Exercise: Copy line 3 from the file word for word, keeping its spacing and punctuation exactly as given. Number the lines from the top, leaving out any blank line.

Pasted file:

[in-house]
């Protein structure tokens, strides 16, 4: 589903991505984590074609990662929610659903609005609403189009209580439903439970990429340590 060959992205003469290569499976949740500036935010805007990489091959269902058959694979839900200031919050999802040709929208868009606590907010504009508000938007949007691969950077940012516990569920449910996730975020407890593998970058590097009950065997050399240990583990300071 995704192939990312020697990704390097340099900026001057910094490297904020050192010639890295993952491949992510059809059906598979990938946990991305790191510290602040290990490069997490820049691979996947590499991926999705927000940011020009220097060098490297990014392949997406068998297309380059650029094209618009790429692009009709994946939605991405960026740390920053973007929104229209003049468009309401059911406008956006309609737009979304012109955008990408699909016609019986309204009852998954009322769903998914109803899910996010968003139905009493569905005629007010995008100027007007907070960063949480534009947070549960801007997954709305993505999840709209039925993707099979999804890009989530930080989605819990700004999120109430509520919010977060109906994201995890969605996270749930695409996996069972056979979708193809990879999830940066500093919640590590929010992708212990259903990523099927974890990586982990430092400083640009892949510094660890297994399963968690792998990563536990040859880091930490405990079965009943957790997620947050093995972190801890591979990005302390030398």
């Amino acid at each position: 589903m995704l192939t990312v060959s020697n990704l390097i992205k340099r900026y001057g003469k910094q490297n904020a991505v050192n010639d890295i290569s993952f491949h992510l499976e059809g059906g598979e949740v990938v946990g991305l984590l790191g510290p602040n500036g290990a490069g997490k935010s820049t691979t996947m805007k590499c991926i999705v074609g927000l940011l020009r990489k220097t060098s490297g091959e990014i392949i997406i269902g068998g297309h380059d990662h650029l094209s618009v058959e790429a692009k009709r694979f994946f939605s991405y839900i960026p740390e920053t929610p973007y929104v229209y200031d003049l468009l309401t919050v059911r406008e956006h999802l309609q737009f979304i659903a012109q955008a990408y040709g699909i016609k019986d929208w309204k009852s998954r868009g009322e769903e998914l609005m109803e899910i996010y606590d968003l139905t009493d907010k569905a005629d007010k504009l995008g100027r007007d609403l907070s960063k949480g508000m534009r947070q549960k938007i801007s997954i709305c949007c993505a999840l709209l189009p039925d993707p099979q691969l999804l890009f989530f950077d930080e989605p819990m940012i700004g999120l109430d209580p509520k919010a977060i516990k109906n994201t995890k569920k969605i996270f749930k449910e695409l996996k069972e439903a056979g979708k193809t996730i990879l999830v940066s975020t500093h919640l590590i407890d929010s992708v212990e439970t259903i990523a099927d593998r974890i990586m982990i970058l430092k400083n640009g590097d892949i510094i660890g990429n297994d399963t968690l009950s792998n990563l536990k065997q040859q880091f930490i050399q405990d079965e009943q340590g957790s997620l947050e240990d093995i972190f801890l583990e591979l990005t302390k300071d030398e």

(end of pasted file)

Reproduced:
């Amino acid at each position: 589903m995704l192939t990312v060959s020697n990704l390097i992205k340099r900026y001057g003469k910094q490297n904020a991505v050192n010639d890295i290569s993952f491949h992510l499976e059809g059906g598979e949740v990938v946990g991305l984590l790191g510290p602040n500036g290990a490069g997490k935010s820049t691979t996947m805007k590499c991926i999705v074609g927000l940011l020009r990489k220097t060098s490297g091959e990014i392949i997406i269902g068998g297309h380059d990662h650029l094209s618009v058959e790429a692009k009709r694979f994946f939605s991405y839900i960026p740390e920053t929610p973007y929104v229209y200031d003049l468009l309401t919050v059911r406008e956006h999802l309609q737009f979304i659903a012109q955008a990408y040709g699909i016609k019986d929208w309204k009852s998954r868009g009322e769903e998914l609005m109803e899910i996010y606590d968003l139905t009493d907010k569905a005629d007010k504009l995008g100027r007007d609403l907070s960063k949480g508000m534009r947070q549960k938007i801007s997954i709305c949007c993505a999840l709209l189009p039925d993707p099979q691969l999804l890009f989530f950077d930080e989605p819990m940012i700004g999120l109430d209580p509520k919010a977060i516990k109906n994201t995890k569920k969605i996270f749930k449910e695409l996996k069972e439903a056979g979708k193809t996730i990879l999830v940066s975020t500093h919640l590590i407890d929010s992708v212990e439970t259903i990523a099927d593998r974890i990586m982990i970058l430092k400083n640009g590097d892949i510094i660890g990429n297994d399963t968690l009950s792998n990563l536990k065997q040859q880091f930490i050399q405990d079965e009943q340590g957790s997620l947050e240990d093995i972190f801890l583990e591979l990005t302390k300071d030398e």